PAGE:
“Think before you print” becomes “Think before you insert an attachment.”

I read the following article this week, putting a clever twist on a familiar email signature footer.

Please consider the Environment: Print this email, don’t save it” – NZ Herald 17 August 2012

The main point made in this article is that there are a lot of “non-green” approaches to manufacturing hard drives and other digital storage media.


With the launch of Microsoft SkyDrive, I was inspired to respond to the article.


I want to leave you with a few easy steps to form a new productivity habit.

What is a productivity habit?

It’s when you learn how to use a new service or software feature and repeat it enough times to make it a habit.

New software features and services are only useful when you remember to use them, right?


Why should I change my habit of using attachments in email?

Many people share files by attaching them to an email.  But this is inefficient.  It can leave many copies of a document in mailboxes as the emails and versions of the document go back and forth.

It is better to save the file in one place.  Modern email servers can store a file as a single instance.  This means that when you send an email to someone with a mailbox in the same organization and on the same server, the file is stored in one place.  All emails that have the file attached will point back to the single instance of the file.

But this doesn’t help when you send an email and attachment to people outside your organization.


In comes Microsoft SkyDrive.

If you want to share a document with one or many people, follow these steps to form a new productivity habit.



Create a Microsoft Account, (formerly called a Live ID.) https://signup.live.com/


Productivity Habit: Email a link to files you want to share.

  1. You’re about to attach a file to an email and send it?  Save it to SkyDrive.
    1. Log into Skydrive with your Microsoft account ID and upload your document into your Public folder.
    2. You can use the new SkyDrive apps to easily access your SkyDrive directly from your computer.
      https://apps.live.com/skydrive for your Windows or Mac desktop, iPad / iPhone or Windows Phone.
  2. Save the document into your Public folder.
  3. Share the document –
    The sharing settings are managed from the SkyDrive website.
    While logged into SkyDrive:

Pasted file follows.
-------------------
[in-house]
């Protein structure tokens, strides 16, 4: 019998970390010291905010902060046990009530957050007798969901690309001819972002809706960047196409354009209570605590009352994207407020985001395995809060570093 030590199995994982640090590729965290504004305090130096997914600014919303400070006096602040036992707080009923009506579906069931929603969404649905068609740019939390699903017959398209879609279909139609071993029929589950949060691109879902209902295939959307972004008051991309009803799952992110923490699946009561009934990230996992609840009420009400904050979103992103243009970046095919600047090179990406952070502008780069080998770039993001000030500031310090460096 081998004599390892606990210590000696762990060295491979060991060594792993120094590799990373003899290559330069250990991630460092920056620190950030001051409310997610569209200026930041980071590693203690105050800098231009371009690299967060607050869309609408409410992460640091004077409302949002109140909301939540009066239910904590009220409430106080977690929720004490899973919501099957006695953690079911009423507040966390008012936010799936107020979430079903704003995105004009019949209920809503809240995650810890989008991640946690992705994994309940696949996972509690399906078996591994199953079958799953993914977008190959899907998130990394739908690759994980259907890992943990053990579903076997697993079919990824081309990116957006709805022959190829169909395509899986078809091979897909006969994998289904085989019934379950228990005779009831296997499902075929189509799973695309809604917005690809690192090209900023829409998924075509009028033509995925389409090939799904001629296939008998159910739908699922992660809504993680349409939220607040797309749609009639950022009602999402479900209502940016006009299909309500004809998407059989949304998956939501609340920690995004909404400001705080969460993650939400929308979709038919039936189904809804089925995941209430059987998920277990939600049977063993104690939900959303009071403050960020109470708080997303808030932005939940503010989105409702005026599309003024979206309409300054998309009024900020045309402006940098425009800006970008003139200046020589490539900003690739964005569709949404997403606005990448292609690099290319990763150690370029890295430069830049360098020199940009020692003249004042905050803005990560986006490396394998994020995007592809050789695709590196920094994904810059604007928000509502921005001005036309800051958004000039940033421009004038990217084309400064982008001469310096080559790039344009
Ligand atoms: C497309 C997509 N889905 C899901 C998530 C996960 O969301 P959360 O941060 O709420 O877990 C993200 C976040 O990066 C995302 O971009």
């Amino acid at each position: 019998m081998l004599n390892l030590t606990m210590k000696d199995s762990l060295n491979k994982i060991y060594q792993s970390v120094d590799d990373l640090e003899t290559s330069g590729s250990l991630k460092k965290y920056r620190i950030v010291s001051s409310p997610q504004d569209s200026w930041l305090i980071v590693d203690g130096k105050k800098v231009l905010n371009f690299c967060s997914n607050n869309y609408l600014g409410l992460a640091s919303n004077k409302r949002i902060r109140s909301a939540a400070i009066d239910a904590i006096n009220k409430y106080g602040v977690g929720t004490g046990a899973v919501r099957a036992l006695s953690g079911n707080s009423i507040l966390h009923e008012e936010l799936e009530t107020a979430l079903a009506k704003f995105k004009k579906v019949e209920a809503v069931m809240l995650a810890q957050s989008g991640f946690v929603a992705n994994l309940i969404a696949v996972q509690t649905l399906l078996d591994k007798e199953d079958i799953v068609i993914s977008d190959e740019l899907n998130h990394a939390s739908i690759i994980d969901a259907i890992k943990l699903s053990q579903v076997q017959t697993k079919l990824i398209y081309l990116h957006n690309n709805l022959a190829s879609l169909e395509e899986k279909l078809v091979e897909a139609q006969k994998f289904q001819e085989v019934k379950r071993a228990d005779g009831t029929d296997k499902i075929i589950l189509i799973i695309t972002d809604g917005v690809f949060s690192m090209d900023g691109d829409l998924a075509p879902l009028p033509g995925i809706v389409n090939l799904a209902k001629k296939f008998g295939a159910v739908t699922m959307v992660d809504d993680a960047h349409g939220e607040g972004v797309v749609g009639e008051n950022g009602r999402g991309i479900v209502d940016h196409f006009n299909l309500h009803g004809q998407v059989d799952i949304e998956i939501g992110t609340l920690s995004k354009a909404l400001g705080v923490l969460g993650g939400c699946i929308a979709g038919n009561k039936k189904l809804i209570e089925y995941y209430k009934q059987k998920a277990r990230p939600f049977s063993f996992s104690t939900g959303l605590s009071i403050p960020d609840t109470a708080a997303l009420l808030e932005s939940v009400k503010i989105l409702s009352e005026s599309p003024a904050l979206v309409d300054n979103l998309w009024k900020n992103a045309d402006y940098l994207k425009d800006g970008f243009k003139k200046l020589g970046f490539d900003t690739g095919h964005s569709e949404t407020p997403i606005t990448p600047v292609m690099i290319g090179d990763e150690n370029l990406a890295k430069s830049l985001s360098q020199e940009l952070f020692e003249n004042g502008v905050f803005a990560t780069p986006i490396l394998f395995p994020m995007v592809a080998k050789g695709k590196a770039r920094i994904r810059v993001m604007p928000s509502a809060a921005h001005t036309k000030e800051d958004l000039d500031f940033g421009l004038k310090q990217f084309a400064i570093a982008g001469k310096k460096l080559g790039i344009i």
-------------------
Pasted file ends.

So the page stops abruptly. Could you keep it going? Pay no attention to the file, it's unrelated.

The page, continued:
1. Select the document and choose Share.
    2. You can send an email  directly from SkyDrive to the people you want to share the document  with.  You can post it to other social sites such as LinkedIn.
      You can “Get a Link”.
  4. Get a Link – Create a “View Only” link or “View and Edit” link.
  5. Copy the Link and paste it into your email.  You’re done.

The link you send will allow the email recipient to open the file.  If the file is a Microsoft Office document, it will open in Office Web Apps.

The recipient can download the document.  Or they can edit the document in their browser by logging in with a Microsoft account.

What does this new method and new productivity habit achieve?

  • The document or file is stored in one place, reducing disk storage.  That should our NZ Herald reporter happy and fulfil your green ambitions.
  • If the document is a Microsoft Office document, all recipients can co-author the document directly from the browser.  This avoids keeping many versions of the document in mailboxes and locally on your computer.
  • Share an individual file or invite someone to connect to an entire folder in SkyDrive.


I mentioned earlier about installing the SkyDrive app.  Do it.  It makes accessing and moving files much easier.

Another advantage of the app is that it synchronizes the contents of your SkyDrive to your computer.


Take-away message

Think before you insert an attachment.  SkyDrive makes it easier to share files and documents.
Keep an eye out for similar new integrated functionality with the coming version of Office 365 and Windows 8.